Next, the church was in an intense 'battle' against different worldviews, namely gnosticism. This view is more of a platonic worldview than that of a Jewish holistic worldview. That is, it sees the physical world (and I am using a very big broad brush here) as a prison. The 'real world' is the unseen spiritual world. This world is to be 'escaped from'. It is to be seen as 'evil'. Now, granted, there are plenty of passages in the New Testament, left to themselves, where one may get this idea. However, and this was a key point for the council, the overall story of the Bible did not line up with the worldview of gnosticism.

As for the other 'gospels' and other gnostic writings, most of these were written well after most (if not all) of the New Testament was written. Furthermore, they are mostly just sayings without any context at all. The ideas they promote are just the sort that the council would have rejected anyway. However, the idea was not one of power and greed. It was a desire to unify the various churches with a set of documents that continued on with the biblical story.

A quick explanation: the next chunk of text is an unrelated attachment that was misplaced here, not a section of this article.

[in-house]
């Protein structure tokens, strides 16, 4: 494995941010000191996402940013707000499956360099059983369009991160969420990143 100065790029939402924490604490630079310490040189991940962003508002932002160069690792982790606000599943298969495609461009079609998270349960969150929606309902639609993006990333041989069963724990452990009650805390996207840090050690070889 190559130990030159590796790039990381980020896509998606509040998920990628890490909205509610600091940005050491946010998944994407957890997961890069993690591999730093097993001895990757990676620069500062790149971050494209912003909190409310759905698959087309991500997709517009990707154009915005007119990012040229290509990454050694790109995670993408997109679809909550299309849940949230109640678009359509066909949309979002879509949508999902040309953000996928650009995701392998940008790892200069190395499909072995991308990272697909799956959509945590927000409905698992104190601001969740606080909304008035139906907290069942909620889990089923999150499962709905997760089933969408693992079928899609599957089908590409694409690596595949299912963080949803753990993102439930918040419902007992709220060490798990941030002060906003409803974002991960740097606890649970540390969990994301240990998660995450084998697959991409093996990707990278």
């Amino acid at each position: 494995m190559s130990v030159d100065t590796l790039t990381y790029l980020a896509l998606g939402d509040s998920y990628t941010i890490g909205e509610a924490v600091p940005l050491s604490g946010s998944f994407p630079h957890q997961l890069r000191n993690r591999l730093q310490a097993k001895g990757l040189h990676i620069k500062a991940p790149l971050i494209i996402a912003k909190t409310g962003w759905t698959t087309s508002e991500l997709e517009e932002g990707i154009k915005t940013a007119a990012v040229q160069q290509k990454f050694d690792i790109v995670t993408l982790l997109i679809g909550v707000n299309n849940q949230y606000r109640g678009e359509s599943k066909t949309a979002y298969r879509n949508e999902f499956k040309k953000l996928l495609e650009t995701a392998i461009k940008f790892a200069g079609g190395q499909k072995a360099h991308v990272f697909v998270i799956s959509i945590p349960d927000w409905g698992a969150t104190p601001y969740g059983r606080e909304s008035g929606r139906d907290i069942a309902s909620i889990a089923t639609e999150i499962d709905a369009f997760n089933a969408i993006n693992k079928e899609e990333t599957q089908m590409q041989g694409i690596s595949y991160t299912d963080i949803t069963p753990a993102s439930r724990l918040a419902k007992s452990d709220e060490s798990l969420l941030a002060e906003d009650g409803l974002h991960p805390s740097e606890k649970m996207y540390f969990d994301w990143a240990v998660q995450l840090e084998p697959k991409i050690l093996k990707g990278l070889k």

Throughout its early history, the New Testament had gone through other councils to determine if newly discovered documents should be added. In every case, the 27 books of the New Testament were reaffirmed time after time. The other works did not represent the 'true' version of Christianity but a completely different worldview and were rejected.

Peace be with you.

+ OD


Ted Gossard said…
Good overview, OD. I love Eugene Peterson's treatement of this subject in his recent "Eat This Book", the last part of it. It was especially interesting in reference to the KJV and the difference between it and Tyndale and Luther as to translating Scripture.

I too like the NLT and used it for awhile in protest of the controversy over the NIV. But went back to the TNIV. The NLT second edition is a significant improvement over the first edition, they say.
Galen said…